Do they know it’s Christmas?

24 December 2012 | ResolutionPossible

1984: A group of musicians led by Bob Geldof form Band Aid to produce a Christmas single to raise money for anti-poverty campaigns in Ethiopia. The lyrics tell a story of ‘a world of dread and fear’ and lament the lack of a white Christmas in Africa. The message is clear and simple: we in the West are privileged and lucky; Africans are sad and suffering and need our help.

2004: ‘Do they know it’s Christmas’ gets a revamp with Band Aid 20, featuring Bono and other popular singers. The lyrics and message are the same (with an added rap about giving ‘help to the helpless’). Africa still needs our help and this time we need to pour our money and energy into Darfur, Sudan.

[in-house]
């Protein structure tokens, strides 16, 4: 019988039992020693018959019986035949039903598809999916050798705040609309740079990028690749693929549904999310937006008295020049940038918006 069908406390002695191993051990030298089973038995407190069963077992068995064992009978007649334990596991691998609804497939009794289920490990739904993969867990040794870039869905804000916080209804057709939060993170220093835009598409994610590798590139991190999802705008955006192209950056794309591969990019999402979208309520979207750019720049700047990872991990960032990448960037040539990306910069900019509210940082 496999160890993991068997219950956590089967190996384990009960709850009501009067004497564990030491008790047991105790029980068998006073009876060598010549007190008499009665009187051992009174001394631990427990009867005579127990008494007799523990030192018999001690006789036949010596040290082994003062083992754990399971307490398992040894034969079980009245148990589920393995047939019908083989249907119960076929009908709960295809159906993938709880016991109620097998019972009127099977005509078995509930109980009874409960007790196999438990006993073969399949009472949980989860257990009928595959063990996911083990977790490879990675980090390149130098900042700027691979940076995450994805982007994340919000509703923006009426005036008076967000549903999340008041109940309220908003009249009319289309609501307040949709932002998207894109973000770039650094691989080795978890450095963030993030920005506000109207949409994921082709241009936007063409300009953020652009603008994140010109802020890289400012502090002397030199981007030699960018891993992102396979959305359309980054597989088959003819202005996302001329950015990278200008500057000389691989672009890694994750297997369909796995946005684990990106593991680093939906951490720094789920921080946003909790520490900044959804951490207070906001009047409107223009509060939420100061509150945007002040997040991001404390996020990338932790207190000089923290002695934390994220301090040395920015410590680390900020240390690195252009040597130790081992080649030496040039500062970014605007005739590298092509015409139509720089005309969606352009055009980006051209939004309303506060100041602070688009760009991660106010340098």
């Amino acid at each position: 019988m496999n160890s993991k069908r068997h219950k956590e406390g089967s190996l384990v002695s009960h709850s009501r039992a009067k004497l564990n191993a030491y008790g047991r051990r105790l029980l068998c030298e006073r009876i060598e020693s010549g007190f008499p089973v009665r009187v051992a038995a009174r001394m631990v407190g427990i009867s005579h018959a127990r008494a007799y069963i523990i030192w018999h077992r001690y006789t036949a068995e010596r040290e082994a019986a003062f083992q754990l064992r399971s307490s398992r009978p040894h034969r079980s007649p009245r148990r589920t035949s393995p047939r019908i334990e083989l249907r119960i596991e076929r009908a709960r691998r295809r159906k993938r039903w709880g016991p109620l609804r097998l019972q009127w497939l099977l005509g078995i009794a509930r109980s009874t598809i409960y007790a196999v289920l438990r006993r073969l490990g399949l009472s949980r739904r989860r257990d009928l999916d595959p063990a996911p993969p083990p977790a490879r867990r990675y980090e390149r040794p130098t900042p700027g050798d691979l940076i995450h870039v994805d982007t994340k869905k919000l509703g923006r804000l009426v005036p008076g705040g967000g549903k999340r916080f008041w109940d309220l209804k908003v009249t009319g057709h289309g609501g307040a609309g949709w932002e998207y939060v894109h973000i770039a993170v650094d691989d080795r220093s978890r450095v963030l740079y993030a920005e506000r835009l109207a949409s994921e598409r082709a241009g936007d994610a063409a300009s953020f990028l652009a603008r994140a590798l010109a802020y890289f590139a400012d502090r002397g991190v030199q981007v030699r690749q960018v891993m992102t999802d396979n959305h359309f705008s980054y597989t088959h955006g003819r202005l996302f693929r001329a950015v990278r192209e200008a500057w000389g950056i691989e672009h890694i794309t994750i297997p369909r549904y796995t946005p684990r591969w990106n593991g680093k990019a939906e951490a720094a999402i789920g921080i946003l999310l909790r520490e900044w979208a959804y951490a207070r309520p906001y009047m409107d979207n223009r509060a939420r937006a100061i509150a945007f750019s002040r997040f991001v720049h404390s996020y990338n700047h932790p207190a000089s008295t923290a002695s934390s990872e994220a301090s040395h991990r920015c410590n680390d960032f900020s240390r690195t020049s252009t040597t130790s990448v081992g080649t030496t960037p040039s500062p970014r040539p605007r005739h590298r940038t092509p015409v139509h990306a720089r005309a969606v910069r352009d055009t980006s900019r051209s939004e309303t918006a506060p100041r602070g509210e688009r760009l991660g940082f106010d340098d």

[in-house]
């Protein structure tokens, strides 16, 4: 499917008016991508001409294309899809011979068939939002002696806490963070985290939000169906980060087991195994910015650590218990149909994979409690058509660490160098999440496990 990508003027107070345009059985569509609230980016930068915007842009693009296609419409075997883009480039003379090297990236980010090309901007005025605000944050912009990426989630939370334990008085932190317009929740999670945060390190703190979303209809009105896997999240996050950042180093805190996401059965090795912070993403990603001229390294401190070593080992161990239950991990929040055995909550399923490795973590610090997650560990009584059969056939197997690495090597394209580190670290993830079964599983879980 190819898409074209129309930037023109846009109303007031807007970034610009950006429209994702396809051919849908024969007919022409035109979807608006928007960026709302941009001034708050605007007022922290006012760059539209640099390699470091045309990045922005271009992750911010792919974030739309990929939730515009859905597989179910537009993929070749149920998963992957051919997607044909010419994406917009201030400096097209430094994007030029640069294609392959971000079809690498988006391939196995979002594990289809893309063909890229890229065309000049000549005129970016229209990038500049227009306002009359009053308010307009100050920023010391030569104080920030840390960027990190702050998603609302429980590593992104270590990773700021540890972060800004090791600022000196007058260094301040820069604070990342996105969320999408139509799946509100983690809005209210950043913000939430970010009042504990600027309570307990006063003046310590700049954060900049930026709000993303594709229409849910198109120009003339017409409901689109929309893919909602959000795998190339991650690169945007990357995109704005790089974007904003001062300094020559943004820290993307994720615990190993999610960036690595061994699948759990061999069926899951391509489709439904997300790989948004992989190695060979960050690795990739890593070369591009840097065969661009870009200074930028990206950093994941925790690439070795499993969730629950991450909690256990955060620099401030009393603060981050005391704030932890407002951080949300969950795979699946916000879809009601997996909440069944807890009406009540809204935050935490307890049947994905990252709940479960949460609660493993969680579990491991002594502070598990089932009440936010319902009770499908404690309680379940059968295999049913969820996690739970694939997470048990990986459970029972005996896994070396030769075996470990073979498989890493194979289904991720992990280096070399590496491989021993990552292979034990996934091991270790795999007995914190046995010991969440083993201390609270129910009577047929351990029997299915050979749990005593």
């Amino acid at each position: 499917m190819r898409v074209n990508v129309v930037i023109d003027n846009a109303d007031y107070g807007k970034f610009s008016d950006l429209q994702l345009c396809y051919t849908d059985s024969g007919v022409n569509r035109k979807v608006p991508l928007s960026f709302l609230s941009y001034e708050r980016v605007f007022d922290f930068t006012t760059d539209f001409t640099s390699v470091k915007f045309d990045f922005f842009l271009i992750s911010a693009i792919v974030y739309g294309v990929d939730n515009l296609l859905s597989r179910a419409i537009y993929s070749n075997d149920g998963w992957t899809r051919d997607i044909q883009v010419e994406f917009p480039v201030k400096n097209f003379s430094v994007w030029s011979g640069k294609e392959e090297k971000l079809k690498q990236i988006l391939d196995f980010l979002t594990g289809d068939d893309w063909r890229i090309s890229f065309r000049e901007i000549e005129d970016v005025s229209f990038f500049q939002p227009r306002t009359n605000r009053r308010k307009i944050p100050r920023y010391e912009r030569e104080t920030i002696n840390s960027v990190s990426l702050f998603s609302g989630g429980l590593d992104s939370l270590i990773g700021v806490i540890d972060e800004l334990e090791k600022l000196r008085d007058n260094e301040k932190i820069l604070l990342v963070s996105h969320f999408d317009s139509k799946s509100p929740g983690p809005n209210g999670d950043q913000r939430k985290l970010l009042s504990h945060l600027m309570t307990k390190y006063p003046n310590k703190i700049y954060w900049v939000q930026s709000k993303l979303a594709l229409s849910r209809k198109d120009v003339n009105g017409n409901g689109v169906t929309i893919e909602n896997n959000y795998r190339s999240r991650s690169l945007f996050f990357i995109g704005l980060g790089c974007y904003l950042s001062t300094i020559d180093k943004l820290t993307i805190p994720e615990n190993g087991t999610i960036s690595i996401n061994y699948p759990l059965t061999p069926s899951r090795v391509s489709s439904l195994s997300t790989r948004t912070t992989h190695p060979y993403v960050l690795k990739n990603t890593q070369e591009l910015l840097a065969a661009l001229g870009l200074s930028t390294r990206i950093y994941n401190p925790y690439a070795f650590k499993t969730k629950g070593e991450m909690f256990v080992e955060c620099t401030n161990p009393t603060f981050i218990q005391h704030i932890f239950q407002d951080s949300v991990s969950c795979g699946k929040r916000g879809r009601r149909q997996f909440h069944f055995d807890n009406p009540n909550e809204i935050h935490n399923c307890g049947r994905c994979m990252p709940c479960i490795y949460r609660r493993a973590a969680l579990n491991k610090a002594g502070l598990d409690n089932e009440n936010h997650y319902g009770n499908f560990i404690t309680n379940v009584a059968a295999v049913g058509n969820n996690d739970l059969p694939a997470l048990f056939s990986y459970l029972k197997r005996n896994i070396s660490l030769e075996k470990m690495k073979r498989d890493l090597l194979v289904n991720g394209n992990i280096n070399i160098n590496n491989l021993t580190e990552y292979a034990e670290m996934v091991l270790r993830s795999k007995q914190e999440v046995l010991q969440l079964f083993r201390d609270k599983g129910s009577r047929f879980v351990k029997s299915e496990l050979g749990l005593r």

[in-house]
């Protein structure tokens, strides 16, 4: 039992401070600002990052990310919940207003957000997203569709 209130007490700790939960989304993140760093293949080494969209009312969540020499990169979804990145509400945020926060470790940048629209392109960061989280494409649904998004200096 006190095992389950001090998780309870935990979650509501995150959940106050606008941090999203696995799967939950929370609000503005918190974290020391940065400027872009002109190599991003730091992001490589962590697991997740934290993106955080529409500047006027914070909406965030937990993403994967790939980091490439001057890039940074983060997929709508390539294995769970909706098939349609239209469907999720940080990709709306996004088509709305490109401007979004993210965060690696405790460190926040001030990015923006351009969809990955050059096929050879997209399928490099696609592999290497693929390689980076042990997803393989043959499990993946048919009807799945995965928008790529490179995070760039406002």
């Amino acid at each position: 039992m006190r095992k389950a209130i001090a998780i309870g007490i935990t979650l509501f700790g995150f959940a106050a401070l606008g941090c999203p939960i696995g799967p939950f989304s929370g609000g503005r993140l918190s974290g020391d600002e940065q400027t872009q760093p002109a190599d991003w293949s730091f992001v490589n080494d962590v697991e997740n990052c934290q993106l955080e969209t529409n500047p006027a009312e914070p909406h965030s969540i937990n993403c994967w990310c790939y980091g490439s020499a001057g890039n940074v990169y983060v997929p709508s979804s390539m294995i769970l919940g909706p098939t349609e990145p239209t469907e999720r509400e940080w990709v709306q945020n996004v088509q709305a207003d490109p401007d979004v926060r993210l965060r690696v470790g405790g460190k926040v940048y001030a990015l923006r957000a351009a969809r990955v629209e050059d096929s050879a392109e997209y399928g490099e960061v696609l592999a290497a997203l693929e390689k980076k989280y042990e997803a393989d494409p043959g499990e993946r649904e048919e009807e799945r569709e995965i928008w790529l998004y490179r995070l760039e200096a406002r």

2012: African musicians come together in solidarity for Norwegians facing the cold winter, encouraging Africans to donate radiators because ‘there’s heat enough for Norway if Africans would share’. It shares a similar format to the two versions of Band Aid, full of close-up shots of the musicians and interspersed with clips showing Norwegians struggling in the snow.


This tongue-in-cheek production is the front of a campaign challenging both the traditional concept of charity and the perception of Africa as a nation full of victims. There are undoubtedly many problems faced by people throughout Africa, but there is also innovation and enterprise. The group behind Radi-Aid is asking us to open our minds about Africa and question western involvement in the continent. They have also just released their special Christmas message.

What do you think? Have attempts to help been beneficial or a patronising hindrance? Are we seeing a shift in the way the western world views the African continent? Does respecting the agency of Africans mean westerners shouldn’t get involved at all?

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